A Leader Worth Following

A Leader Worth Following
By Matteo Schulte

Building relationships with students is the key to being able to speak into their lives. I tell our staff all the time: “Be a leader worth following.”

Leaders worth following build relationships based on one goal—seeing a student grow closer to the Lord. Relationships can start out fun and crazy but they need to have a goal, a time when the youth worker asks the student to make changes in his or her life based on God’s word. The students will be willing to if youth workers have taken the time to invest in them.

At LeaderTreks we make challenge the main focus of our program. I notice that when we challenge students engaged in relationship with our staff they tend to be gung-ho and successful but when we challenge students outside our circle of relationship students see the challenge as an obstacle that can’t be overcome. Relationship is a powerful tool in the hands of a youth leader.

I know for many youth workers relationship building comes easy, it’s why we got into the ministry. We have a passion for students. Training our youth workers is tough. Many of them have a heart for service but are afraid of students.

Here are some of the techniques I teach my own staff.

Spend Time

Students have to get your time if you’re going to get their hearts. Find out what they like to do and do it with them. It’s best if you can find an activity that you both enjoy. Sit where students sit. Be around them, hang out in their world and they will want to know why you are there.

Discover a Student

Students are just waiting to be discovered. They want someone to unmask them and bring them out. If you discover them then you get their heart. At LeaderTreks our staff play a game called 100 questions. When they spend time with students working, doing dishes or just hanging out, they ask students questions designed to discover who they are and build a relationship with them. The game is simple. You start by asking a question about the clothes they are wearing and continue to ask questions based on their answers. The idea is to catch them off guard, they are always willing to talk about clothes or school but before they know it they are answering questions about their parents and their relationship with Jesus Christ.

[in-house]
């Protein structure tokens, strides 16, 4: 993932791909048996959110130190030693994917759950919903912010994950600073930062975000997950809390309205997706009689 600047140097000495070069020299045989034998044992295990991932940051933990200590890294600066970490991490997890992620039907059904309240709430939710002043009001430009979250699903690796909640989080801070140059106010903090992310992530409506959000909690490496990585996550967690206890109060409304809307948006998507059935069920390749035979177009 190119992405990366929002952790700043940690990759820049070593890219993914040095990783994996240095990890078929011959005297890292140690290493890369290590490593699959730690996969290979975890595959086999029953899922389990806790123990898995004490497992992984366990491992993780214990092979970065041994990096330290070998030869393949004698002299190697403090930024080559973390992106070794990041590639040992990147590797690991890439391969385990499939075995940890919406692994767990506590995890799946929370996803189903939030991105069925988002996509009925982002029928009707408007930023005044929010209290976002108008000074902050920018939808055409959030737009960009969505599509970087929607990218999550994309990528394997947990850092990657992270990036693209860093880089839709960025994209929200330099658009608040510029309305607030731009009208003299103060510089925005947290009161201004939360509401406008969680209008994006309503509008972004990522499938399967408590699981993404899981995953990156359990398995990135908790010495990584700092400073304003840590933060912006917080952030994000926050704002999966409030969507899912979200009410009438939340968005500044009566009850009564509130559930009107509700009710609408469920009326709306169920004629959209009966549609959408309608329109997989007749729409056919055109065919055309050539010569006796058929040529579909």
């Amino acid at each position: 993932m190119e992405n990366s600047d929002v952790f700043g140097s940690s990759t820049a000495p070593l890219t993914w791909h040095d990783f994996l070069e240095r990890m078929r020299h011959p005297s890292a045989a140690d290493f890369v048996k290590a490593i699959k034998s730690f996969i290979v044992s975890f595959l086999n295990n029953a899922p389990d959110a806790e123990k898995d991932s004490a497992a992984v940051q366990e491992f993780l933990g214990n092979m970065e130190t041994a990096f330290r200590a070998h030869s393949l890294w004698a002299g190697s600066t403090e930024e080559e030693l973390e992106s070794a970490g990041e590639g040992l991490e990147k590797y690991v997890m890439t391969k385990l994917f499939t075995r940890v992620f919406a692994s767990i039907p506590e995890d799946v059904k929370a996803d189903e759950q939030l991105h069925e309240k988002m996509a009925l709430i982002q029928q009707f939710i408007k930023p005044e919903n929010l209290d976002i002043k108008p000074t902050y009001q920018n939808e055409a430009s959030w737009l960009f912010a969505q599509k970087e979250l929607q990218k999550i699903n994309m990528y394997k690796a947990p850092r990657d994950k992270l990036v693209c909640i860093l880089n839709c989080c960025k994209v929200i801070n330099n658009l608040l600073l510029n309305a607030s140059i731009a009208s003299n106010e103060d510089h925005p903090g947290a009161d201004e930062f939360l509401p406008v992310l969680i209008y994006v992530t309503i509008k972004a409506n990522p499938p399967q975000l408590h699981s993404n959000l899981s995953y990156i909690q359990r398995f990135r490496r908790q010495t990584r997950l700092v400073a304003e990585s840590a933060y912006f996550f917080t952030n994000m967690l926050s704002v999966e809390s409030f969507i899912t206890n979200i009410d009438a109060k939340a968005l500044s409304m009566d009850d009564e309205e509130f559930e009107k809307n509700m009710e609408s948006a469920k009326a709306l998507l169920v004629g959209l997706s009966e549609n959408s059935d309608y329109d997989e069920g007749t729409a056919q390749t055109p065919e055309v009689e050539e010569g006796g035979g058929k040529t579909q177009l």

One-hundred questions just plain works for me, it’s not a flashy idea but it will do the job of discovering a student.

Write Notes

Writing notes is the most powerful way of making a shallow relationship deeper. When I was a youth pastor I would try and write six notes a day. Sounds like a lot but I could do it in fifteen minutes. The way I did it was I kept the body of the note the same and just changed a few words to fit the student. Every letter started with “I was praying for you today” and then I would tell the student I prayed. If I had seen them in a game or a play I would mention that but each letter was short. The power of the note is in how it’s delivered. Many times I would put notes in their cars or on their windshields. If I could I would find a way to get the notes in their lockers. The best way to deliver a letter is in a place where it is least expected. I have a youth pastor buddy who would take sick bags from planes and write notes on them and put them in the mail. He would often write “I was sick about your missing youth group.”
The postman would always deliver them.

Have a Purpose for the Relationship

Once you have developed a relationship with a student never lose sight of the mission. Always use your conversations to challenge students to grow. Move the discussion to points of decisions. Ask students to make changes in their lives. Ask them if you can hold them accountable. Never lose your focus on growing the student.

The biggest mistake youth workers make is to think they know a student because they know the student’s other siblings or the student’s family. Don’t fall into this trap. Make sure you have spent the time to know each student with whom you have influence. You will demonstrate to them that the program is not about you but about them. Once you have their hearts you will be able to challenge them with whatever God puts in your heart.

This article “A Leader Worth Following” by Matteo Schulte is excerpted from Group Magazine, Feb. 2006.